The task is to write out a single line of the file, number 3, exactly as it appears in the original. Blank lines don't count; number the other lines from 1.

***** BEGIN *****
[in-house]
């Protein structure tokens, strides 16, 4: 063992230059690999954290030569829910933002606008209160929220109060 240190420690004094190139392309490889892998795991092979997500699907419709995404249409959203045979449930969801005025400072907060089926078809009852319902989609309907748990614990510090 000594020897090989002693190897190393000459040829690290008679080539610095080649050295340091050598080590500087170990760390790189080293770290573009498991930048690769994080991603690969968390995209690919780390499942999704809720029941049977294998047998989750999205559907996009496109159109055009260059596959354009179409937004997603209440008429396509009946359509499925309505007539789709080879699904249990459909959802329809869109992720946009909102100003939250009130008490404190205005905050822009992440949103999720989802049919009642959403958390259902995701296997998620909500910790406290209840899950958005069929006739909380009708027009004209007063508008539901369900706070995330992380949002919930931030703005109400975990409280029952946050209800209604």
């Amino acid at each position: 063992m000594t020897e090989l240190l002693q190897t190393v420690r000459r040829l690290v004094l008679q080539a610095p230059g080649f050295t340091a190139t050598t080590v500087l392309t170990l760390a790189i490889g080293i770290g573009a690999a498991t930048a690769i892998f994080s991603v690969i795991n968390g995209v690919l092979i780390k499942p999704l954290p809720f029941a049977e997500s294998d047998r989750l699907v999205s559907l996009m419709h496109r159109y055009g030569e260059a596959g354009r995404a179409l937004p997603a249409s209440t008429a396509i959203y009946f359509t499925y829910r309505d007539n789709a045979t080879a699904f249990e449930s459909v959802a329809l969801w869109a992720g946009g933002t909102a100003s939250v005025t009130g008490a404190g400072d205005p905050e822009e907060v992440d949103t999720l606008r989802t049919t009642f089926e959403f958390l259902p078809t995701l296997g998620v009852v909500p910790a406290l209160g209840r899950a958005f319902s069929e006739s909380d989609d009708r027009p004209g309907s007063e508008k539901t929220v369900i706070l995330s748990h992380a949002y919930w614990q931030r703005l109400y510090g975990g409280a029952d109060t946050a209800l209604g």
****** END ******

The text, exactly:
């Amino acid at each position: 063992m000594t020897e090989l240190l002693q190897t190393v420690r000459r040829l690290v004094l008679q080539a610095p230059g080649f050295t340091a190139t050598t080590v500087l392309t170990l760390a790189i490889g080293i770290g573009a690999a498991t930048a690769i892998f994080s991603v690969i795991n968390g995209v690919l092979i780390k499942p999704l954290p809720f029941a049977e997500s294998d047998r989750l699907v999205s559907l996009m419709h496109r159109y055009g030569e260059a596959g354009r995404a179409l937004p997603a249409s209440t008429a396509i959203y009946f359509t499925y829910r309505d007539n789709a045979t080879a699904f249990e449930s459909v959802a329809l969801w869109a992720g946009g933002t909102a100003s939250v005025t009130g008490a404190g400072d205005p905050e822009e907060v992440d949103t999720l606008r989802t049919t009642f089926e959403f958390l259902p078809t995701l296997g998620v009852v909500p910790a406290l209160g209840r899950a958005f319902s069929e006739s909380d989609d009708r027009p004209g309907s007063e508008k539901t929220v369900i706070l995330s748990h992380a949002y919930w614990q931030r703005l109400y510090g975990g409280a029952d109060t946050a209800l209604g």